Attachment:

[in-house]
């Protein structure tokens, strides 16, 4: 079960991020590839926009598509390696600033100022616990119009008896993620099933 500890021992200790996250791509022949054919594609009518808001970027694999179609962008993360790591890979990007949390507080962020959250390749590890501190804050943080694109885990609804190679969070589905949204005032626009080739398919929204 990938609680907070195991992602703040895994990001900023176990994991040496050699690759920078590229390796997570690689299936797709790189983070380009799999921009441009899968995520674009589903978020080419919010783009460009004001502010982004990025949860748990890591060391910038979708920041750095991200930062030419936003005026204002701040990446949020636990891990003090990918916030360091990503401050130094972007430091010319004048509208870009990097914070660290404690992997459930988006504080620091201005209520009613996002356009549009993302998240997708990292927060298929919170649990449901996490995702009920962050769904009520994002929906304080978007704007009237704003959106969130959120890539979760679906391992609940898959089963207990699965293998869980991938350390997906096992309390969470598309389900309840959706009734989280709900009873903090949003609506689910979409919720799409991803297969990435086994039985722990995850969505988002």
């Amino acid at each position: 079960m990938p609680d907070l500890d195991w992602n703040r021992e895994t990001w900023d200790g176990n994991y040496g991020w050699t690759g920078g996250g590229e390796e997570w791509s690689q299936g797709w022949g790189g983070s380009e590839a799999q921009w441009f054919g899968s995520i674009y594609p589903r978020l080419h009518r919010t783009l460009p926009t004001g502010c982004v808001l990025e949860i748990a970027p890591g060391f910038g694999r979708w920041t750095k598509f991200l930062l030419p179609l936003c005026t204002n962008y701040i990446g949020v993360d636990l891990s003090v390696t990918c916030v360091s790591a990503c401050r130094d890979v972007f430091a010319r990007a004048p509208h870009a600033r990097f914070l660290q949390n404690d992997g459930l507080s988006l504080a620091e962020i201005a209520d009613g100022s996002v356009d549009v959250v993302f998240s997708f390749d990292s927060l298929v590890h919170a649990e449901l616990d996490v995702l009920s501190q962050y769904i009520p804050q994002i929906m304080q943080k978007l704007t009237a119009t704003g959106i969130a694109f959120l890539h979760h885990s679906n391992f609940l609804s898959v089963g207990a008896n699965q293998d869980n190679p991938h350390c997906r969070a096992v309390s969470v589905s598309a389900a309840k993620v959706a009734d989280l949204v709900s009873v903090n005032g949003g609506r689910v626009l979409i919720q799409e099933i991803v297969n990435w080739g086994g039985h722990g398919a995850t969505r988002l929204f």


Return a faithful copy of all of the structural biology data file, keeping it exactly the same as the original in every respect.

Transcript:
[in-house]
């Protein structure tokens, strides 16, 4: 079960991020590839926009598509390696600033100022616990119009008896993620099933 500890021992200790996250791509022949054919594609009518808001970027694999179609962008993360790591890979990007949390507080962020959250390749590890501190804050943080694109885990609804190679969070589905949204005032626009080739398919929204 990938609680907070195991992602703040895994990001900023176990994991040496050699690759920078590229390796997570690689299936797709790189983070380009799999921009441009899968995520674009589903978020080419919010783009460009004001502010982004990025949860748990890591060391910038979708920041750095991200930062030419936003005026204002701040990446949020636990891990003090990918916030360091990503401050130094972007430091010319004048509208870009990097914070660290404690992997459930988006504080620091201005209520009613996002356009549009993302998240997708990292927060298929919170649990449901996490995702009920962050769904009520994002929906304080978007704007009237704003959106969130959120890539979760679906391992609940898959089963207990699965293998869980991938350390997906096992309390969470598309389900309840959706009734989280709900009873903090949003609506689910979409919720799409991803297969990435086994039985722990995850969505988002």
């Amino acid at each position: 079960m990938p609680d907070l500890d195991w992602n703040r021992e895994t990001w900023d200790g176990n994991y040496g991020w050699t690759g920078g996250g590229e390796e997570w791509s690689q299936g797709w022949g790189g983070s380009e590839a799999q921009w441009f054919g899968s995520i674009y594609p589903r978020l080419h009518r919010t783009l460009p926009t004001g502010c982004v808001l990025e949860i748990a970027p890591g060391f910038g694999r979708w920041t750095k598509f991200l930062l030419p179609l936003c005026t204002n962008y701040i990446g949020v993360d636990l891990s003090v390696t990918c916030v360091s790591a990503c401050r130094d890979v972007f430091a010319r990007a004048p509208h870009a600033r990097f914070l660290q949390n404690d992997g459930l507080s988006l504080a620091e962020i201005a209520d009613g100022s996002v356009d549009v959250v993302f998240s997708f390749d990292s927060l298929v590890h919170a649990e449901l616990d996490v995702l009920s501190q962050y769904i009520p804050q994002i929906m304080q943080k978007l704007t009237a119009t704003g959106i969130a694109f959120l890539h979760h885990s679906n391992f609940l609804s898959v089963g207990a008896n699965q293998d869980n190679p991938h350390c997906r969070a096992v309390s969470v589905s598309a389900a309840k993620v959706a009734d989280l949204v709900s009873v903090n005032g949003g609506r689910v626009l979409i919720q799409e099933i991803v297969n990435w080739g086994g039985h722990g398919a995850t969505r988002l929204f």